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2013년 10월 3일 목요일

Who should have surgery for spinal stenosis?: Treatment effect predictors in SPORT

Brief review


*Title: Who should have surgery for spinal stenosis?: Treatment effect predictors in SPORT.
누가 척추 협착증을 위한 수술을 받아야 하는가?
: SPORT(Spine Patient Outcome Research Trial)에서의 치료효과의 예측변수

*Author: Adam Pearson, Jon Lurie, Tor Tosteson, Wenyan Zhao, William Abdu, James N. Weinstein




STUDY DESIGN: Combined prospective randomized controlled trial and observational cohort study of spinal stenosis (SpS) with an as-treated analysis.


OBJECTIVE: To determine modifiers of the treatment effect (TE) of surgery (the difference between surgical and nonoperative outcomes) for SpS using subgroup analysis.


SUMMARY OF BACKGROUND DATA: The Spine Patient Outcomes Research Trial demonstrated a positive surgical TE for SpS at the group level. However, individual characteristics may affect TE. No previous studies have evaluated TE modifiers in SpS.


METHODS:
Study design: Spinal stenosis patients were treated with either surgery (n = 419) or nonoperative care (n = 235) and were analyzed according to treatment received.

Patient Population
-Inclusion criteria: had neurogenic claudication or radicular pain for at least 12 weeks, a confirmatory cross-sectional imaging study demonstrating stenosis at 1 or more levels.
-Exclusion criteria: cauda equina syndrome, malignancy, significant deformity, previous back surgery, instability on flexion-extension radiographs, and other established contraindications to elective surgery.

Statistical Considerations: The TE of surgery was defined as:
TE (Treatment Effect)= change in ODI (surgery) – change in ODI (nonoperative)


RESULTS:
-All analyzed subgroups improved significantly more with surgery than with nonoperative treatment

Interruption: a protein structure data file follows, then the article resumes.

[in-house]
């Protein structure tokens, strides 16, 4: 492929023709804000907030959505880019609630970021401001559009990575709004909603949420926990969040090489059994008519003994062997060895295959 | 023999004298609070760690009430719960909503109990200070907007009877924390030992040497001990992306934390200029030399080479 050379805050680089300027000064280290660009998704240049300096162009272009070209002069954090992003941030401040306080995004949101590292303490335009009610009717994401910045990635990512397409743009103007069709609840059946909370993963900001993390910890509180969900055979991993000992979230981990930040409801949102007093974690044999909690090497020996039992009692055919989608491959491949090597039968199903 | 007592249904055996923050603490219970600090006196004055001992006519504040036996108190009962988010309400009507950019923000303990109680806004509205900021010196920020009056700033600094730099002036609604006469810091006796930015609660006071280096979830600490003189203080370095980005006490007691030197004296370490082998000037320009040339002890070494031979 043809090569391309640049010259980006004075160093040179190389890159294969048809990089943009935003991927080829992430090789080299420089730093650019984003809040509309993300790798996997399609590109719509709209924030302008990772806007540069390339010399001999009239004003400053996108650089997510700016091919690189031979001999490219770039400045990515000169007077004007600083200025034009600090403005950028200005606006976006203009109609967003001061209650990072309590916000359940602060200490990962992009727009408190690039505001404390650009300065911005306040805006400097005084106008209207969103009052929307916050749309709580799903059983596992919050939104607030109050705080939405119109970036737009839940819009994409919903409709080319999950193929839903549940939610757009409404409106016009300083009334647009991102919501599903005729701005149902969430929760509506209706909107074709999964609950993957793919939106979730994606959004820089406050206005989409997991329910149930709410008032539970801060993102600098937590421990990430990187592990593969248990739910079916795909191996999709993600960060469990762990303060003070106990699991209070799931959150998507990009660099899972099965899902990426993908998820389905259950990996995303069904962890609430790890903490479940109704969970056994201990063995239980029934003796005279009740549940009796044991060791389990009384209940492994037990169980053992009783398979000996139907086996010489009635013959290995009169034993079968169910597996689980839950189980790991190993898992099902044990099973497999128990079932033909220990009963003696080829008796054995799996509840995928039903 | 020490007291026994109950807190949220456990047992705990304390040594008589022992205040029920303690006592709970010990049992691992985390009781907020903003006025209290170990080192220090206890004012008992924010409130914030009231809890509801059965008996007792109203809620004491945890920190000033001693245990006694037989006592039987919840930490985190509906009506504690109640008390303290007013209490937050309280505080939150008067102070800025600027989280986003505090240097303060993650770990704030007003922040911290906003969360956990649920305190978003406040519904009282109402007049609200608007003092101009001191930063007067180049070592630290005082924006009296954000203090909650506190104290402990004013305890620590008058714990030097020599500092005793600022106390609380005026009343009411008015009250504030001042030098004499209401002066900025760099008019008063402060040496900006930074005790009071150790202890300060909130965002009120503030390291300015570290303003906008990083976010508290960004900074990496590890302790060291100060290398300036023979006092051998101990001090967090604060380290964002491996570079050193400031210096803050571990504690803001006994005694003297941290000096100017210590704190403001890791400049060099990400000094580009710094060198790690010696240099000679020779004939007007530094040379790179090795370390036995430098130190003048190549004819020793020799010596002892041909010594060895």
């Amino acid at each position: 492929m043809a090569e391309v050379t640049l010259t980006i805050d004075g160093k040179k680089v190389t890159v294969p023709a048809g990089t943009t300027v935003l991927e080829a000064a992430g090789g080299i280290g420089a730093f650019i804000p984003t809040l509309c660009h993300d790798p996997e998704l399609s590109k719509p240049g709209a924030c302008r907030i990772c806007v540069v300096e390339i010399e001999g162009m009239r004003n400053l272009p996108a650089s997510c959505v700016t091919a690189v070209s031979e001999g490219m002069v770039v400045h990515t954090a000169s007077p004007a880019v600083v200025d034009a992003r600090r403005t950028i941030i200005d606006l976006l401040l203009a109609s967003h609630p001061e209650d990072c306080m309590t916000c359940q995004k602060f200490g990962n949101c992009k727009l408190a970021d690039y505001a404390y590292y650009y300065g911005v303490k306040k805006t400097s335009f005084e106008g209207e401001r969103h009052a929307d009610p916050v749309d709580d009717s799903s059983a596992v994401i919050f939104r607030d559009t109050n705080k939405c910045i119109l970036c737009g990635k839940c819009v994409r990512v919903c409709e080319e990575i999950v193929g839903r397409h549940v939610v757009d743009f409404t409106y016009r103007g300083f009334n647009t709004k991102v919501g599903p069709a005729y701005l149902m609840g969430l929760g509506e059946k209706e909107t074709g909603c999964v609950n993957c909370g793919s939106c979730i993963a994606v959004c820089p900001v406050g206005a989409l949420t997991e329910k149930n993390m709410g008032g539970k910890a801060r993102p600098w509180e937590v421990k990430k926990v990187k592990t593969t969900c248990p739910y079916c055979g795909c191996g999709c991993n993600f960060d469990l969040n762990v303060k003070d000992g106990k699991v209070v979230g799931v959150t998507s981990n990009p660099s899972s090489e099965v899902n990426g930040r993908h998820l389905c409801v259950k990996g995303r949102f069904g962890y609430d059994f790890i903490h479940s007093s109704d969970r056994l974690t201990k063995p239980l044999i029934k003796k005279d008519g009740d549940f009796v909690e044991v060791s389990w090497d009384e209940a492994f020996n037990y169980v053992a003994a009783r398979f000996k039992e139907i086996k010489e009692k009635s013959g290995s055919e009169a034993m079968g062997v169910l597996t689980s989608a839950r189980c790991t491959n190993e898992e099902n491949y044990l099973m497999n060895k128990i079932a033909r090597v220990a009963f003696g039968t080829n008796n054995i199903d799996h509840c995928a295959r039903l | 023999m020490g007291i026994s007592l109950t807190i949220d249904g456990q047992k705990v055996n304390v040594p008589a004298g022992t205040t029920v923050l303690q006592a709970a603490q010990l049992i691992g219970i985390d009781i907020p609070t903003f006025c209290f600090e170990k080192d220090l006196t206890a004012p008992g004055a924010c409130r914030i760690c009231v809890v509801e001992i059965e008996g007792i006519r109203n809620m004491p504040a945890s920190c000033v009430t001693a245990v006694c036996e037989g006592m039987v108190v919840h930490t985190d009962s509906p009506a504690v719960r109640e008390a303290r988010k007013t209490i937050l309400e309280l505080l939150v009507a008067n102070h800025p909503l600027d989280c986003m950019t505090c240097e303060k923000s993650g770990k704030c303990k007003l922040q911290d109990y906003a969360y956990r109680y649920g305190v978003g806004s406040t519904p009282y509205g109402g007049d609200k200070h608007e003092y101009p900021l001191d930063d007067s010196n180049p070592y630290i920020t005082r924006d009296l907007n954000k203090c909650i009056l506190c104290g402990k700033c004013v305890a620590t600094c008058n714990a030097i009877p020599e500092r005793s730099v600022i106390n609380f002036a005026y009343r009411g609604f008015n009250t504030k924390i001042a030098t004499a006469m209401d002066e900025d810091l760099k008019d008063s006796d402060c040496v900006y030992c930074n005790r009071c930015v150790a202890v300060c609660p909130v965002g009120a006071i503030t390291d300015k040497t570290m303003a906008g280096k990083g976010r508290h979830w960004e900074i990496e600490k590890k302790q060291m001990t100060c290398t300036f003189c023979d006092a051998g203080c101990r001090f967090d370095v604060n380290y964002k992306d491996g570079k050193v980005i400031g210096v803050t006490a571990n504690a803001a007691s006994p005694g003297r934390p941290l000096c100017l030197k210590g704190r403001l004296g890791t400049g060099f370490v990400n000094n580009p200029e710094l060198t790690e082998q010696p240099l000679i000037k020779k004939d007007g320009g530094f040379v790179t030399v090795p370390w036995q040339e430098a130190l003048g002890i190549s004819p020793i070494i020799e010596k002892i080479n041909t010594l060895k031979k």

(P < 0.05).

-Details of the below were associated with greater TE.
baseline ODI ≤ 56 (TE -15.0 vs. -4.4, ODI > 56, P < 0.001),
not smoking (TE -11.7 vs. -1.6 smokers, P < 0.001),
neuroforaminal stenosis (TE -14.2 vs. -8.7 no neuroforaminal stenosis, P = 0.002),
predominant leg pain (TE -11.5 vs. -7.3 predominant back pain, P = 0.035),
not lifting at work (TE -12.5 vs. -0.5 lifting at work, P = 0.017),
the presence of a neurological deficit (TE -13.3 vs. -7.2 no neurological deficit, P < 0.001).


CONCLUSION:
-Patients improved more with surgery than with nonoperative treatment, regardless of other specific characteristics.
-However, TE varied significantly across certain subgroups, and these data can be used to individualize shared decision making discussions about likely outcomes.



Key Points
Other than smokers, all patient subgroups improved more with surgery than with nonoperative treatment.

Baseline ODI score less than 56, not smoking, neuroforaminal stenosis, predominant leg pain, not lifting at work, and baseline neurological deficit predicted a greater TE of surgery.

Smoking cessation should be considered before surgery for SpS.


These data can be used to help to individualize shared decision-making discussions about likely outcomes after surgical or nonoperative treatment for SpS.